|Coordinates: 33°19′55″N 36°19′56″E / 33.33194°N 36.33222°E|
|Governorate||Rif Dimashq Governorate|
|District||Markaz Rif Dimashq|
|Time zone||EET (UTC+3)|
|• Summer (DST)||EEST (UTC+2)|
Khan Dannun (Arabic: خان دنون, also spelled Khan Danun, Khan Dunnun or Khan Dhul-Nun) is a town in southern Syria, administratively part of the Markaz Rif Dimashq District of the Rif Dimashq Governorate. Located south of Damascus, nearby localities include al-Taybah to the west, Muqaylibah to the northwest, al-Kiswah 5 kilometers to the north and Khiyarat Dannun to the east. According to the Syria Central Bureau of Statistics, Khan Dannun had a population of 8,727 in the 2004 census.
Khan Dannun also contains a refugee camp with the same name and is one of ten Palestinian refugee camps in Syria recognized by UNRWA. According to UNRWA statistics the camp had a population of 7,841 in 1998. According to UNRWA the population of the camp in June 2008 was 9,479 persons and 2,192 families.
Khan Dannun was originally a large khan ("caravansary") completed in 1376 by the Mamluk governor of Damascus, Manjak al-Yusufi, during the reign of the Bahri Mamluk sultan al-Ashraf Sha'ban. The khan was designed by Ali ibn al-Badri, known as muhandis ash-Sham ("engineer of Damascus.") The name "Dan nun" is the colloquial version of "Dhul-Nun," a highly venerated 9th-century Muslim figure. He is considered to be the early patriarch of the Sufis. Khan Dannun became a stopping point on the hajj ("pilgrimage to Mecca") caravan route after al-Kiswah, and before Ghabaghib.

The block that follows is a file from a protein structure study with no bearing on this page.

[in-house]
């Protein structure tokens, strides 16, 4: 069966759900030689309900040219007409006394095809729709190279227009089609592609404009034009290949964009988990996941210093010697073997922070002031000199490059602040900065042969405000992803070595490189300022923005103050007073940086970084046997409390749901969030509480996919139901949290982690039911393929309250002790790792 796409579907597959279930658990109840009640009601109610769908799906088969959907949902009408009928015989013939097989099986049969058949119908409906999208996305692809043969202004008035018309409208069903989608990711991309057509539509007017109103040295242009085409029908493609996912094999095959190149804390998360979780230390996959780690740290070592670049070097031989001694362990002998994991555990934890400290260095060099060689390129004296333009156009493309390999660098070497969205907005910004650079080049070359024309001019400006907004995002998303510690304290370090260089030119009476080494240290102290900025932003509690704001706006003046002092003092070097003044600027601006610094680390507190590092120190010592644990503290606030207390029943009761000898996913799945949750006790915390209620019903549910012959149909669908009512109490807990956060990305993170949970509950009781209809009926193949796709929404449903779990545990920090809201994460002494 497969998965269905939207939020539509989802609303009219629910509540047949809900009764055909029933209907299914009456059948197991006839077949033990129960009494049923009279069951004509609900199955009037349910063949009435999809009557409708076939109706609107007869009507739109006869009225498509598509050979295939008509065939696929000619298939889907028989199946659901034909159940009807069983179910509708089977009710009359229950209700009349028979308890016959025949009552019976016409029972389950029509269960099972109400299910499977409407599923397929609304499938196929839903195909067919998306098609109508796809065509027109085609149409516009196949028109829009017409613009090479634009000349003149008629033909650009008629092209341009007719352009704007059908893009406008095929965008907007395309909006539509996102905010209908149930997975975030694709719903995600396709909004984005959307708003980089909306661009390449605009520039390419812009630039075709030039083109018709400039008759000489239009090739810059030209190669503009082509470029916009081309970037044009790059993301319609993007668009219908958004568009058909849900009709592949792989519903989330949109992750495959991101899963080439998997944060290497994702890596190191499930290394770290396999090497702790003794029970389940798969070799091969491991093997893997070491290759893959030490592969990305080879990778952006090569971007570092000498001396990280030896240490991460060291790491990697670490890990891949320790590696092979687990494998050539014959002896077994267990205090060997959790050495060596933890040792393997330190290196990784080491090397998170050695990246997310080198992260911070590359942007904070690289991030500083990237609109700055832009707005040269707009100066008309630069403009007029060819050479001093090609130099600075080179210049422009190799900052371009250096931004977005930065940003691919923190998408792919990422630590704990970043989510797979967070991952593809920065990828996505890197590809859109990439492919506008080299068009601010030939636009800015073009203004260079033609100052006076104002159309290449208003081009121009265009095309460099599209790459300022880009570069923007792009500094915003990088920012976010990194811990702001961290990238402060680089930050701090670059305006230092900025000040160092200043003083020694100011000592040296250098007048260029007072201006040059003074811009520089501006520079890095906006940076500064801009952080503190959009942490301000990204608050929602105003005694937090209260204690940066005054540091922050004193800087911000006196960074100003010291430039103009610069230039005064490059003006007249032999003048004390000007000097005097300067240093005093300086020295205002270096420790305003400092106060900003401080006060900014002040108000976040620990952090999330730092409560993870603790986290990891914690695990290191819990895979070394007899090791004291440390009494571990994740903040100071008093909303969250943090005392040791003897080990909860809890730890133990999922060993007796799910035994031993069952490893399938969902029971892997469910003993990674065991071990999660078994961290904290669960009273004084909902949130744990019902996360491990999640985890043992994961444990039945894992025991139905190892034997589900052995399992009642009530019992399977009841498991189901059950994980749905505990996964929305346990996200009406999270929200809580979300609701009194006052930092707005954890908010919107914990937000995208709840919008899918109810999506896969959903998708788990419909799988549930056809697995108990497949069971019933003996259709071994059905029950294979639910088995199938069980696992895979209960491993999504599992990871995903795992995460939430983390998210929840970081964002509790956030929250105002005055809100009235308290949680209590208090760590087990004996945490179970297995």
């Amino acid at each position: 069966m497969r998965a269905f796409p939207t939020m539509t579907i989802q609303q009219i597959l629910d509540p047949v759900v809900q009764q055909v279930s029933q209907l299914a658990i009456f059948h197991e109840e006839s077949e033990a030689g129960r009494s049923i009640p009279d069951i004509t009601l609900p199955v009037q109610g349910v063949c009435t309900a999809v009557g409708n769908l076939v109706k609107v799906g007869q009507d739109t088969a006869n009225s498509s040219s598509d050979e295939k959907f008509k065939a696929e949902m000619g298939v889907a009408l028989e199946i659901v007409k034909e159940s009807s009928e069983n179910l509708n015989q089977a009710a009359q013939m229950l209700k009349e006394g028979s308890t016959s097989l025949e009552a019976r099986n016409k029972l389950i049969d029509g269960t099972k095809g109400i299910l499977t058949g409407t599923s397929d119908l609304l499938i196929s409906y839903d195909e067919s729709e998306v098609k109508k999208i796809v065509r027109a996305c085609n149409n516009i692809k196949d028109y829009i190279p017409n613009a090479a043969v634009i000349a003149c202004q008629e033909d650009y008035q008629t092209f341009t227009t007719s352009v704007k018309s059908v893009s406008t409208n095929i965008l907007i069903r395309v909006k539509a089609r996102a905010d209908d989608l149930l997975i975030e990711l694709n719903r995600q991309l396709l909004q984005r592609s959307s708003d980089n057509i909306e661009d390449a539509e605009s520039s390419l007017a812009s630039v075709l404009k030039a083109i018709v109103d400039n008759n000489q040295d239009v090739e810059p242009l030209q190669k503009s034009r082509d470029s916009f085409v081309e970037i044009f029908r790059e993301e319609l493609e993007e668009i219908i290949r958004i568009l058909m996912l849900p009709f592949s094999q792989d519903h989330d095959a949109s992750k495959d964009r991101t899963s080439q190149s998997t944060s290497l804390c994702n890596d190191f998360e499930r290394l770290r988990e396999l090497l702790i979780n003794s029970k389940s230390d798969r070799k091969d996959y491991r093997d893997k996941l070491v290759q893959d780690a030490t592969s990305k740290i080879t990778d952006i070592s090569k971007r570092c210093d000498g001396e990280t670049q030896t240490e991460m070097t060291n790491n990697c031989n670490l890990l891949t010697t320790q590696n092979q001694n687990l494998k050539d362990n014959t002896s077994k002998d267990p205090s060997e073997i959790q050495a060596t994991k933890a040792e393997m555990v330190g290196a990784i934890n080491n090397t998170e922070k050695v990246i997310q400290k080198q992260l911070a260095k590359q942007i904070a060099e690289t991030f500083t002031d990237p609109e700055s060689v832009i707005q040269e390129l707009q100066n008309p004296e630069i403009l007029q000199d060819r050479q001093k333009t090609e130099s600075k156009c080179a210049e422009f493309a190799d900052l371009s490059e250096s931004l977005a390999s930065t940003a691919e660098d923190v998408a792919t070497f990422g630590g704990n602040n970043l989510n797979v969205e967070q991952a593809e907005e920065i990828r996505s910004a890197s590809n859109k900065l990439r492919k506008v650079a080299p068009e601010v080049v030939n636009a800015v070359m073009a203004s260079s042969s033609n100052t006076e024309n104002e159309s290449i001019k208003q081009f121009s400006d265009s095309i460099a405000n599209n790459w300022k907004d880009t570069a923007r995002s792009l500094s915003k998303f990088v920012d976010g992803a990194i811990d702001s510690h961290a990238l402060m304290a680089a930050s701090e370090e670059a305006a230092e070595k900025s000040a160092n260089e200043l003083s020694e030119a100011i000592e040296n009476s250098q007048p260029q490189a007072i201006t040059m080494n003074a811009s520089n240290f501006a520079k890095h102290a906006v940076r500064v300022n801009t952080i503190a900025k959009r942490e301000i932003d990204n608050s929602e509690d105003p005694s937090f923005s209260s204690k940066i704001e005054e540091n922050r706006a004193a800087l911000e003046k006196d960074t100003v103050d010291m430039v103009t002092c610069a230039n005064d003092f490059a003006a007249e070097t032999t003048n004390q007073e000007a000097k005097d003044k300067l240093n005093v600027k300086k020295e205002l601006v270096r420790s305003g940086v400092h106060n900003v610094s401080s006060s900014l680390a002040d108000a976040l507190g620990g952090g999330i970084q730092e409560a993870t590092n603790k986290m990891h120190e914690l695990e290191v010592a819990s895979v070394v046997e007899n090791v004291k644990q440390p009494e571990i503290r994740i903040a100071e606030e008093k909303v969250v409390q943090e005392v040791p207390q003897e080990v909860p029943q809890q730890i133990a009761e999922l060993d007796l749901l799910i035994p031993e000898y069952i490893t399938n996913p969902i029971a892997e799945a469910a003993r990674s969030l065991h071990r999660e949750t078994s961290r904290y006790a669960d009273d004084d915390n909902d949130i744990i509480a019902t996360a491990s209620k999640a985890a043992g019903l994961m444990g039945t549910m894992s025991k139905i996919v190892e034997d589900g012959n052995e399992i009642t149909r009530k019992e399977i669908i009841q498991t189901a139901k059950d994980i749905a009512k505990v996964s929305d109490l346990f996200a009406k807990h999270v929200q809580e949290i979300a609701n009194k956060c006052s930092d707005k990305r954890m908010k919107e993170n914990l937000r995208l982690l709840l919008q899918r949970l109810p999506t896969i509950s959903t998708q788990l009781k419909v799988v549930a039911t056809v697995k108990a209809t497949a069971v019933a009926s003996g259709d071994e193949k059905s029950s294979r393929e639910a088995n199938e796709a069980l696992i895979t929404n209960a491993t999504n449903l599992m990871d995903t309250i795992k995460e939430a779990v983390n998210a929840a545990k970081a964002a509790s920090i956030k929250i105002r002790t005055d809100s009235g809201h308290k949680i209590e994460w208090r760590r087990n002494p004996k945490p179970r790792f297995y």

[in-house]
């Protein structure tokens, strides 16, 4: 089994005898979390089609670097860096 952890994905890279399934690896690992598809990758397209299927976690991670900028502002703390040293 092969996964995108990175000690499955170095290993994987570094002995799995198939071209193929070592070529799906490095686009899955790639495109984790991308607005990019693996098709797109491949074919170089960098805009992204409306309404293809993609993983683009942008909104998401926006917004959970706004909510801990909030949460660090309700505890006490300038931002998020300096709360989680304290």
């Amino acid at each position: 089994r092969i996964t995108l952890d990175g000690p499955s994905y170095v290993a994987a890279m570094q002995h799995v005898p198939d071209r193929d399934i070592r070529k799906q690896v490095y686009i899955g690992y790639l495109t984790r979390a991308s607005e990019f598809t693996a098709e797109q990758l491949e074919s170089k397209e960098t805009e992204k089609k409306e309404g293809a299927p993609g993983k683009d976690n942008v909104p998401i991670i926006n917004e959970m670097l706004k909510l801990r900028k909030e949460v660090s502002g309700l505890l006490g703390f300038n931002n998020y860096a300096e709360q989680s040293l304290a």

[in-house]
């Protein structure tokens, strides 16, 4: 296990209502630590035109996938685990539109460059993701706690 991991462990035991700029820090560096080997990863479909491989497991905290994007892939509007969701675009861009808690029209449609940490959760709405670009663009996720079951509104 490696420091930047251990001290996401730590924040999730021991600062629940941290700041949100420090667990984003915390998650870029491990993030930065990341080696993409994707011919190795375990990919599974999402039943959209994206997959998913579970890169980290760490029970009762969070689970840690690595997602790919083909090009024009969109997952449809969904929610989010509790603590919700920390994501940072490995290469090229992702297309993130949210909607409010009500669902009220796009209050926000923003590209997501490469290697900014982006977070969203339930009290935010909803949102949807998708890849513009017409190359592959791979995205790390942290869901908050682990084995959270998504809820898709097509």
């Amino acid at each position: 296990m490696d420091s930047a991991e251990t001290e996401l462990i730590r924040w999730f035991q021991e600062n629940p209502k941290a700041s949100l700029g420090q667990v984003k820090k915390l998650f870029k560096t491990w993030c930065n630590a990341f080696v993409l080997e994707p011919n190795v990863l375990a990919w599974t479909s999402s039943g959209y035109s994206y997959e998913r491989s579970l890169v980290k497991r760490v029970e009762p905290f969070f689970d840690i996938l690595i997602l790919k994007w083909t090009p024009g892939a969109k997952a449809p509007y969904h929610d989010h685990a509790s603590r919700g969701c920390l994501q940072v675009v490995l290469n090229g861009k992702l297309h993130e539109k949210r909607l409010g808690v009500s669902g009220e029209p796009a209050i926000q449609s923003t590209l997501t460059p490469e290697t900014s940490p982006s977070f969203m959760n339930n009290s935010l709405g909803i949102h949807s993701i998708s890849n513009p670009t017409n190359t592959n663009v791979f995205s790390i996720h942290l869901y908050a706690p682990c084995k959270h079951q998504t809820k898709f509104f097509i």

The khan, with exception of its vaults, was built in the traditional basalt masonry typically found in the old structures in Hauran. It consisted of an open, square-shaped courtyard, the center of which had been occupied by livestock. Surrounding the courtyard were arcades built atop lodging apartments which served as accommodation for visitors. The courtyard was flanked by circular basalt towers. Inside the khan was a small prayer room with mihrab niche which indicated the direction of Mecca. A marsh was formed in front of the khan's gate as a result of an eastern-flowing rivulet.
In 1949, following the 1948 Arab-Israeli War, a Palestinian refugee camp called Khan Dannun was set up in the town. In 2009 a new sewage project for Khan Dannun, funded by the European Commission, was finished.
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